Khan et al., (2006) conducted a retrospective study for acute intra-articular phalangeal fractures of the hand using the S-Quattro. One hundred patients with a variety of fractures underwent fixation over a 6 year period, with all fractures involving a single joint. All were closed injuries and mean follow up was 6 months. Results compared favourably with those in other published series. Interestingly, from their study, Khan et al., noted that patients regained more movement and less pain following the second 6 months of the first year. A similar trend was also shown by Fahmy (1990), with favourable results expected if the patients are less than 40 years of age, have no associated osteoarthritis and are treated within 1 week of injury (Fahmy, 1990) [6].

Other trials demonstrate similar results. Byrne et al., (2008) reported outcomes in 10 patients who underwent S-Quattro external fixation for complex fractures of the base of the thumb. Between 1996 and 2003, 9 men and one woman (mean age of 3 years). The dominant hand was involved in 8 patients. Three patients had Bennett fractures, 5 had Rolando fractures, one had an open multi-fragmented fracture, and one had a fracture-subluxation. Mean follow up of 10.7 months. The mean loss of total active movement (TAM) at the carpometacarpal joint was 7.5°. After a mean of 41 months of treatment, the mean disability of arm, shoulder and hand (DASH) score was 3.4. This study therefore also demonstrates a good outcome for complex intra-articular base of thumb fractures fixed with the S-Quattro system [8].

Studies of injuries were sustained during sports also demonstrate a good outcome with the use of the S-Quattro system. Bostock et al., (1993) examined 11 consecutive sports injury cases in which the S-Quattro was used phalangeal fracture sustained during sports (19 to 51 years of age). The fracture was displaced, comminuted and intra-articular in all cases. None of the injuries was compound. 10 patients had a good range of movement at the injured joint (75-110°), whilst in one case there was marked stiffness (35°), which was subsequently improved with tenolysis (55°). 73% of patients were pain free; all were satisfied with the outcome of surgery [1].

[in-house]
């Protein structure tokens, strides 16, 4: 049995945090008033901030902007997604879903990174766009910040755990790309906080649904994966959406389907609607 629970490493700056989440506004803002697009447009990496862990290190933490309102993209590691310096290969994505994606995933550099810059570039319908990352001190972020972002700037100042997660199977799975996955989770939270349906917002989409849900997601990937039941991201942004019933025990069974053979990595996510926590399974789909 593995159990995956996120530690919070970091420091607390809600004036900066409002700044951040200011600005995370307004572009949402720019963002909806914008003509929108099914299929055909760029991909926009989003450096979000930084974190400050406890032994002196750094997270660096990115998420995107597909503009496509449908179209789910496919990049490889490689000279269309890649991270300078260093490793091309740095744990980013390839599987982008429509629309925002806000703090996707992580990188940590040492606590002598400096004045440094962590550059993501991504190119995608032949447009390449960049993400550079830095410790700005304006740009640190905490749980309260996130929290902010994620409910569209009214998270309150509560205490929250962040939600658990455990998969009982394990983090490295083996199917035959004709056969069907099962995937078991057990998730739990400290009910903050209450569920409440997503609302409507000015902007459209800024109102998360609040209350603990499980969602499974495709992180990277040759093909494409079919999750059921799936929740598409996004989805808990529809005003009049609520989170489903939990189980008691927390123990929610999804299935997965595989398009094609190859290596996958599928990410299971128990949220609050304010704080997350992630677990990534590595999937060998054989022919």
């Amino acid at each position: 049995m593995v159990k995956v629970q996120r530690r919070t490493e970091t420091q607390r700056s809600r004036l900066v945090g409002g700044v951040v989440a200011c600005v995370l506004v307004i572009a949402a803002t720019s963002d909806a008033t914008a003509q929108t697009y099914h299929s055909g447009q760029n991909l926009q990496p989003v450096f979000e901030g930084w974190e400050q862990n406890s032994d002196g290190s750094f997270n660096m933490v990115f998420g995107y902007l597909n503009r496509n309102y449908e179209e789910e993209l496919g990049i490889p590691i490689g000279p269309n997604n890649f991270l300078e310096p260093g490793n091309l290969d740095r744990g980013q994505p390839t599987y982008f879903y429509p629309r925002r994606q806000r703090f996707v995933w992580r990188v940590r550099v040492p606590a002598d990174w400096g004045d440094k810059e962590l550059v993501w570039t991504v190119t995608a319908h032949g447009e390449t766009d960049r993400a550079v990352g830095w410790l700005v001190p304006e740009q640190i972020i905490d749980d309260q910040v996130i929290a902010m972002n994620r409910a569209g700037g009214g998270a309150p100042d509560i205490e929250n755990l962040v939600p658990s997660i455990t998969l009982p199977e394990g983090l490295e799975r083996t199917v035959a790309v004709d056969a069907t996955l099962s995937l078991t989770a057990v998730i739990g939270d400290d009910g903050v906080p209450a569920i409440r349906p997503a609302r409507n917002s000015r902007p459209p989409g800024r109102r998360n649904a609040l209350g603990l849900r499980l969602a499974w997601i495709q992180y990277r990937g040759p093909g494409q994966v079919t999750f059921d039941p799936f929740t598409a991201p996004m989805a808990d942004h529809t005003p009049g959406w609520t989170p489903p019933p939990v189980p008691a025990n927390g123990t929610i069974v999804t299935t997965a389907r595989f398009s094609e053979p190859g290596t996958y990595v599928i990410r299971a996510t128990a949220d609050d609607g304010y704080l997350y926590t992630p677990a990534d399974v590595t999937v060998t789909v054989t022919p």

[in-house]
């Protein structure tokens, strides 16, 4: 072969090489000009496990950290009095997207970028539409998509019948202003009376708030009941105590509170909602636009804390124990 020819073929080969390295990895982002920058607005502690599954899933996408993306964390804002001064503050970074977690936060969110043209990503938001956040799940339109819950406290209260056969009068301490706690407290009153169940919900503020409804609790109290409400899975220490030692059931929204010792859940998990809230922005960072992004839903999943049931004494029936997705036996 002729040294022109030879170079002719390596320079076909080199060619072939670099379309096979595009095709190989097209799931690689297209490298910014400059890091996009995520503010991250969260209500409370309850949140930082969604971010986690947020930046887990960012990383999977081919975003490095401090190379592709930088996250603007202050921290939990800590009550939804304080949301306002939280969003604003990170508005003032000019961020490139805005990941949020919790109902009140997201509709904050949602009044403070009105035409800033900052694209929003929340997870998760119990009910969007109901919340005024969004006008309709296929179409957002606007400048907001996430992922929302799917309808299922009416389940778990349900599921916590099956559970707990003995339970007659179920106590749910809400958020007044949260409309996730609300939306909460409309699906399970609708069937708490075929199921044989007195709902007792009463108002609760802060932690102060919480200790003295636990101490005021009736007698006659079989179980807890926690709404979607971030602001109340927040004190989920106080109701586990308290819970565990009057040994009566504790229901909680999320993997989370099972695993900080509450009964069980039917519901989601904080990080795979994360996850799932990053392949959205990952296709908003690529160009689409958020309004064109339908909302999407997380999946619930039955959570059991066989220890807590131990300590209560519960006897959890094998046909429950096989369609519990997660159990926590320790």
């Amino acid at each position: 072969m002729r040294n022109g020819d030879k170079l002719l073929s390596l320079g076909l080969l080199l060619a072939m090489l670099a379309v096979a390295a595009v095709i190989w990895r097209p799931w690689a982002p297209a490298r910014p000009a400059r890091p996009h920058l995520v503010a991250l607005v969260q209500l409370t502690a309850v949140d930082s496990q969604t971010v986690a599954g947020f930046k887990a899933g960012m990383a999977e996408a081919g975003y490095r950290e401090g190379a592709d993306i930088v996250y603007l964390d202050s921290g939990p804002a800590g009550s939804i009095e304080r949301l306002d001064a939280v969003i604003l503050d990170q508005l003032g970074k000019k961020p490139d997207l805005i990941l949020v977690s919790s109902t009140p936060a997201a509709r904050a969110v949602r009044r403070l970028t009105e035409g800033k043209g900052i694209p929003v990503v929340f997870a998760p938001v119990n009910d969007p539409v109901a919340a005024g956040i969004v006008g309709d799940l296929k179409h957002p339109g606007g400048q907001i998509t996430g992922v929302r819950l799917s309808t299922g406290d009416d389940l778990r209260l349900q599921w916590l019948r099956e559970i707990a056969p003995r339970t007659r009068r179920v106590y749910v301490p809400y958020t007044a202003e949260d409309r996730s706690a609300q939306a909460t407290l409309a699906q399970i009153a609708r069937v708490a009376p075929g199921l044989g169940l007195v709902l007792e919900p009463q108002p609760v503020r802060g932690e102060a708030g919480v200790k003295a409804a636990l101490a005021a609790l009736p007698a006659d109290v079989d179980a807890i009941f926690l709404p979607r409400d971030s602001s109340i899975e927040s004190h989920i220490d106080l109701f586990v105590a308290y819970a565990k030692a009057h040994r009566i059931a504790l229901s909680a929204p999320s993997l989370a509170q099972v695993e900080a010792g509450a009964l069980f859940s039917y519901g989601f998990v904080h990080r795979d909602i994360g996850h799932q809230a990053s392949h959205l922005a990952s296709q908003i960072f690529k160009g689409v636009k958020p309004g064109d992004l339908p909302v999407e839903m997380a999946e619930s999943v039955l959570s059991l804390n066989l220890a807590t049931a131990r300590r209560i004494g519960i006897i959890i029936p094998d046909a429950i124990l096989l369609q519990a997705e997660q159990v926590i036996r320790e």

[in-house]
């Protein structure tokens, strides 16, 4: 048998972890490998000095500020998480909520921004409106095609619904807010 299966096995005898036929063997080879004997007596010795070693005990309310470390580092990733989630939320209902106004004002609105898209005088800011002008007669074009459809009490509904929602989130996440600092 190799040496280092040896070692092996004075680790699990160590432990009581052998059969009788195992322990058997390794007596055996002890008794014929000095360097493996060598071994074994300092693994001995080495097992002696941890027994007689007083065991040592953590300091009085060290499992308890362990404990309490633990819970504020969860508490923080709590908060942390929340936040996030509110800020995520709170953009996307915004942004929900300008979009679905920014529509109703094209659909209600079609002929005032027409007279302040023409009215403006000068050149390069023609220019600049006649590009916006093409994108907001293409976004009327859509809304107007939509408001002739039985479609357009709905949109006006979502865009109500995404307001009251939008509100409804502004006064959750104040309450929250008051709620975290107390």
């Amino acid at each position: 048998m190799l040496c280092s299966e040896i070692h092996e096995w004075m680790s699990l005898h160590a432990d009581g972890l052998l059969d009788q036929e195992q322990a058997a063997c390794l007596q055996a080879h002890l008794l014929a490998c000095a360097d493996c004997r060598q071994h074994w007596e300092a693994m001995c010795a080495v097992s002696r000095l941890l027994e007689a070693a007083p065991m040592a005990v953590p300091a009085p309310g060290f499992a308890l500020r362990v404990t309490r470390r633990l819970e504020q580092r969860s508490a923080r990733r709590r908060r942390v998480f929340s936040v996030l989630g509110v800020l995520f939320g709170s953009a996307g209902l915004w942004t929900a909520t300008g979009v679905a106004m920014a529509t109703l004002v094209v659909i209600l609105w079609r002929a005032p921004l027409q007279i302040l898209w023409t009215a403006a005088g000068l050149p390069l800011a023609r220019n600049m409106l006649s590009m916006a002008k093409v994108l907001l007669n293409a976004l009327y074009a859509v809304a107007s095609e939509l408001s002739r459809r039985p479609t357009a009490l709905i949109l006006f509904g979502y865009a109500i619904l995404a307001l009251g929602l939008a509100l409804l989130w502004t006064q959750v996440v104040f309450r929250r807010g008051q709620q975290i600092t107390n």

Furthermore, the largest series of patients with sports injuries treated with the S-Quattro revalidates the results produced by Bostock et al., (1993). 20 patients were treated over a three-year period (Khan et al., 2006). Results demonstrated an average arc of movement of the affected joint of 94° at a mean follow-up of 14 months. The mean DASH score was 5 indicating mild impairment. 100% of the patients were satisfied with the results following surgery thus reinforcing the argument for the routine use of the S-Quattro in difficult sports injuries [9].


The S-Quattro system has gained popularity over recent years supporting evidence grows. It owes its success to many of the attributes this external fixator possesses. The device is a light, dynamic, and versatile system, which enables distraction of the injured joint and controlled movement of uninjured joints to maintain joint congruency [8].

Use of the S-Quattro has been reported in a spectrum of hand traumas and is a versatile device with an increasing range of applications [4]. The Stockport Hand Unit reports good results following trapeziectomy or excision arthroplasty of the proximal interphalangeal joint. Other indications include intra-articular comminuted phalangeal fractures, fracture-dislocations to mal-united phalangeal fractures. Modifications of the S-Quattro device have also been used for treating neglected dorsal interphalangeal dislocations and chronic subluxation at the proximal interphalangeal joint [8].